A federal appellate court applying Florida law has considered whether a jury properly awarded future commissions to a property manager as damages.
In 1996, Imperial Sterling Limited ("Company") hired Richard Brough, Jr. ("Property Manager") as the property manager for the Company's real estate holdings in Brevard County, Florida. The Property Manager interviewed for the position with Harriet Golding ("President"), the Company's president, and her son, Jerrold Levy ("Shareholder"), who was the Company's vice president and also its majority shareholder. The Property Manager received a handwritten contract from the President which set forth a base salary, certain benefits, and also stated that the Property Manager would "receive commissions on sales of land or buildings but no commissions on leases." The contract went on to state that the Property Manager's responsibilities were not only to manage all of the Company's real estate holdings but also to work on the sale of its Florida real estate holdings. In 1997, the Property Manager received a five-year contract extension from the President which contained similar terms but now stated that the Property Manager would receive a 10% commission from all sales of the Company's Florida real estate holdings.
In 1999, a dispute between the President and the Shareholder resulted in the Shareholder assuming the presidency of the Company. The Shareholder discussed with the Property Manager a plan to sell all of the Company's Florida real estate holdings and told him to start looking for a broker to accomplish the sales. The Property Manager informed the Shareholder of his commission agreement, which the Shareholder later claimed was the first time he had heard of this arrangement. The Shareholder requested copies of the Property Manager's employment contracts, and later sent a letter to the Property Manager denying that the Company was bound by the two agreements.
The Property Manager terminated his employment and brought a lawsuit against the Company, alleging breach of contract. The Company counterclaimed against the Property Manager and the President, alleging that they fraudulently created the Property Manager's employment contracts after the President was forced out of the Company. The trial court dismissed the Company's counterclaim, but allowed the Property Manager's commission claims to go to the jury. The jury awarded the Property Manager the following: $2,585,000 in future commissions; $406,000 in commissions for properties sold after his employment terminated; and damages for lost salary and benefits. The Company appealed the jury verdict.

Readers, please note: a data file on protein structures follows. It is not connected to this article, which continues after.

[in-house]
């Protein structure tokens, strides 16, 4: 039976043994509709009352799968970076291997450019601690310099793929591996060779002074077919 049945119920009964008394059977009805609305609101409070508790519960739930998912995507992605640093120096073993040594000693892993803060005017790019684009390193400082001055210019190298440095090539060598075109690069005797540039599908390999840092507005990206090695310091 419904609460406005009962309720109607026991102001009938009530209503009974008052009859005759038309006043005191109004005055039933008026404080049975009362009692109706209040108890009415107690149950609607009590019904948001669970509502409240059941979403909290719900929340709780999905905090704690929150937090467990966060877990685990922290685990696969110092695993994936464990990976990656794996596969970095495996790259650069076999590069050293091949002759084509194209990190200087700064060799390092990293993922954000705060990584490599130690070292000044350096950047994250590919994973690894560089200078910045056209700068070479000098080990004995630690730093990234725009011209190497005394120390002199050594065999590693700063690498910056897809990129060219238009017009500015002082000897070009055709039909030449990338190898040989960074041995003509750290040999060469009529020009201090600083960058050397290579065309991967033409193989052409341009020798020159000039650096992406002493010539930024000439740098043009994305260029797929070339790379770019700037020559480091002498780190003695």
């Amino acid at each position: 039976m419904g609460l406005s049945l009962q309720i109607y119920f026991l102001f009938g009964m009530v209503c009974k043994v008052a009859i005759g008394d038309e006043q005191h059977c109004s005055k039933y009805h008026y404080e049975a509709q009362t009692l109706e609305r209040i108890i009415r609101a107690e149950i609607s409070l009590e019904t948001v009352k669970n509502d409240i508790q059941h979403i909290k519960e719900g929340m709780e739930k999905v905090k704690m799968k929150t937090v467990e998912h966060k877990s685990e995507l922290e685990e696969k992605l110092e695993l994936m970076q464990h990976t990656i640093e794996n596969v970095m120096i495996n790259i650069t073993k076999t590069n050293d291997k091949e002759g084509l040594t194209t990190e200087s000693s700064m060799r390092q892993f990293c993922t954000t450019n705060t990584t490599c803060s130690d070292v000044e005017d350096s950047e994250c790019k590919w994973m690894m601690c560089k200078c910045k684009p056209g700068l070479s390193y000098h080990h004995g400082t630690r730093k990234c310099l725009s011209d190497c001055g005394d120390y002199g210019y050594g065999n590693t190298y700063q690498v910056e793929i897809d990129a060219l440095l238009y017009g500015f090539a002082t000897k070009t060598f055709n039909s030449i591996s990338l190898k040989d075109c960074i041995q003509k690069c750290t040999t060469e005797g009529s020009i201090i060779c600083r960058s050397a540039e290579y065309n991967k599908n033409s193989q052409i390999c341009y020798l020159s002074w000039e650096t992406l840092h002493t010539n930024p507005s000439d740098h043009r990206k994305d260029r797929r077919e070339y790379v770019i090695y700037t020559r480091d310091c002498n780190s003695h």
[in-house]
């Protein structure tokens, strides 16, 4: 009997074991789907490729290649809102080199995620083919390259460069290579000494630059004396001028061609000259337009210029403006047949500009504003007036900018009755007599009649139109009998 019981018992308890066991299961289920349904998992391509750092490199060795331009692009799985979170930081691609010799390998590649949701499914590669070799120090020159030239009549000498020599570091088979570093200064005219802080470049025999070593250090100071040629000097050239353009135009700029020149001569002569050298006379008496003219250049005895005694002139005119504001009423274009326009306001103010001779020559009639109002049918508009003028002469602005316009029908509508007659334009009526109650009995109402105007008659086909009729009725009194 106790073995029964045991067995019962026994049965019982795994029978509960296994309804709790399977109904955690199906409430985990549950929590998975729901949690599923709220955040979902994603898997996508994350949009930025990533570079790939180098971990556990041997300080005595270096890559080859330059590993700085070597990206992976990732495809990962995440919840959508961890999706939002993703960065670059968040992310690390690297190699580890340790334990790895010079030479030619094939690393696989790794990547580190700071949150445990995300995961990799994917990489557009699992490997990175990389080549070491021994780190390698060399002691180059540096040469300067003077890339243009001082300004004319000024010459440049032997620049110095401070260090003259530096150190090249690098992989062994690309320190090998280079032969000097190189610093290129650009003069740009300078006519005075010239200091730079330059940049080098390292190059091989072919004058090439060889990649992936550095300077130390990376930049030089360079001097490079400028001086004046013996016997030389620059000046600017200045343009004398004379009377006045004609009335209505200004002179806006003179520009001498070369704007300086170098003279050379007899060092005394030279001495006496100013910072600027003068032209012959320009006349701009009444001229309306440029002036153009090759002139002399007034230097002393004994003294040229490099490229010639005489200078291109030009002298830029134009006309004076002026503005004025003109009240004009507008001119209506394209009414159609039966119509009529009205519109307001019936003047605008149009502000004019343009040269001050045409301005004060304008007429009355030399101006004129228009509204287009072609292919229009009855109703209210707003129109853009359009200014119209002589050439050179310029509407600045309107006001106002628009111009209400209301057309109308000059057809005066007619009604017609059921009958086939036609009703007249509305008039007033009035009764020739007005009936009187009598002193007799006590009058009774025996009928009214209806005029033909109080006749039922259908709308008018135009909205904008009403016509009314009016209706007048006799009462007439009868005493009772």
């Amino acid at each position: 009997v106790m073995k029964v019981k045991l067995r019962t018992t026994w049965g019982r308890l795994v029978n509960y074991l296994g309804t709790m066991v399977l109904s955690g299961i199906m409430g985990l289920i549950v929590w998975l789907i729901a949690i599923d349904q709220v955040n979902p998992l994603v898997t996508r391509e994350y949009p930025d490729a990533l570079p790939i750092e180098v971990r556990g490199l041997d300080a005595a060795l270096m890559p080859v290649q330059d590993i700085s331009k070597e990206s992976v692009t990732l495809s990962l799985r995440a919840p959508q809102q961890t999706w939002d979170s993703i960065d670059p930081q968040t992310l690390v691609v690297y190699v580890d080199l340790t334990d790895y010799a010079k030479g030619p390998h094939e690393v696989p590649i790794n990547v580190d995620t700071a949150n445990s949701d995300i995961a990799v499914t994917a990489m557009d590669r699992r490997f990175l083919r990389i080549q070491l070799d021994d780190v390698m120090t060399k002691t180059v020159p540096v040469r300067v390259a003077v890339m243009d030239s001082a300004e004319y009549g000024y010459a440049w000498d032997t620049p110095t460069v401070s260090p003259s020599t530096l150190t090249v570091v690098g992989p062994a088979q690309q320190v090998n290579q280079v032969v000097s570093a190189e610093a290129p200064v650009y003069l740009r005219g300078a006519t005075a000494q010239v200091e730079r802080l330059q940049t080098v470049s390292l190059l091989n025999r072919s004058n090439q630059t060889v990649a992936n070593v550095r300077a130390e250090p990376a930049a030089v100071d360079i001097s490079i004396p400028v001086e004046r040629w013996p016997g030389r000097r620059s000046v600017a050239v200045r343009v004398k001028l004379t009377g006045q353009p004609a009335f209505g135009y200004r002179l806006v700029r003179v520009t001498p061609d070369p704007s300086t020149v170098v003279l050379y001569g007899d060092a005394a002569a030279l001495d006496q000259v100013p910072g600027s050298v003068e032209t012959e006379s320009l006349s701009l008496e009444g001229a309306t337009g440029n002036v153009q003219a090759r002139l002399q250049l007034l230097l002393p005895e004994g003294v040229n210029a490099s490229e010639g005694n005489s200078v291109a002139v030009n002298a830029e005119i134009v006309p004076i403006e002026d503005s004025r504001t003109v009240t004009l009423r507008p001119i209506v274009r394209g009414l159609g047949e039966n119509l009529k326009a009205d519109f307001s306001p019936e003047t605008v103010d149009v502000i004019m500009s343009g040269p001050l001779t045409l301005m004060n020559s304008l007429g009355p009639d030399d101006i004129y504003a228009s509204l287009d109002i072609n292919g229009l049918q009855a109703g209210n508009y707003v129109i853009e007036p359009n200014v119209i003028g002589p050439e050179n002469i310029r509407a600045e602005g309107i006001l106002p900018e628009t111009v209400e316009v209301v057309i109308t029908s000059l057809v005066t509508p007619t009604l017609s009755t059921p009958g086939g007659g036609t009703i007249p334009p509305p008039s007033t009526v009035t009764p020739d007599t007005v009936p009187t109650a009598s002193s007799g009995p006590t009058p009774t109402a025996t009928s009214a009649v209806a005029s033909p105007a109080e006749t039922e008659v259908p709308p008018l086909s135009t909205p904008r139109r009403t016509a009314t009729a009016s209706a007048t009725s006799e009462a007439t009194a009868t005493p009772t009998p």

The United States Court of Appeals for the Eleventh Circuit reversed the jury verdict award for the future commissions. The Property Manager argued that there was substantial evidence presented to the jury which showed that the Company planned to sell all of its Florida property holdings and so he was entitled to a commission from all of these projected sales.
The court determined that Florida law requires that damages cannot be awarded for lost profits when the profits are dependent on the actions of another party who may not take such an action. Here, the future commission award was based on commissions projected from sales of properties which had not yet occurred at the time of trial. The court stated that until the properties were sold, the Property Manager had no right to claim a commission from the sales because the Company could decide at a later time to not sell all of its holdings. The court found that it might have been better for the Property Manager to wait to bring his lawsuit until after his employment contract would have expired, so that he could have sought commissions for all transactions which closed during the term of his employment contract. Since Florida law does not allow a jury verdict to be based on speculation, the court reversed the award of $2,585,000 for future commissions.
The court then considered the remaining claims. The court found that none of the procedural errors claimed by the Company were significant, and so affirmed the remaining awards made by the jury in favor of the Property Manager. The court also considered whether the Company's counterclaim had been properly dismissed. The Company's alleged damages were for the costs it incurred in investigating the Property Manager's employment contract. The court found that these could not serve as a legitimate basis for damages in a fraud claim and so affirmed the trial court's judgment in favor of the Property Manager and the President. Thus, the court reversed the jury verdict's award of future commissions but affirmed the other awards as well as the other rulings of the trial court.
Brough v. Imperial Sterling, Ltd., 297 F.3d 1172 (11th Cir. 2002).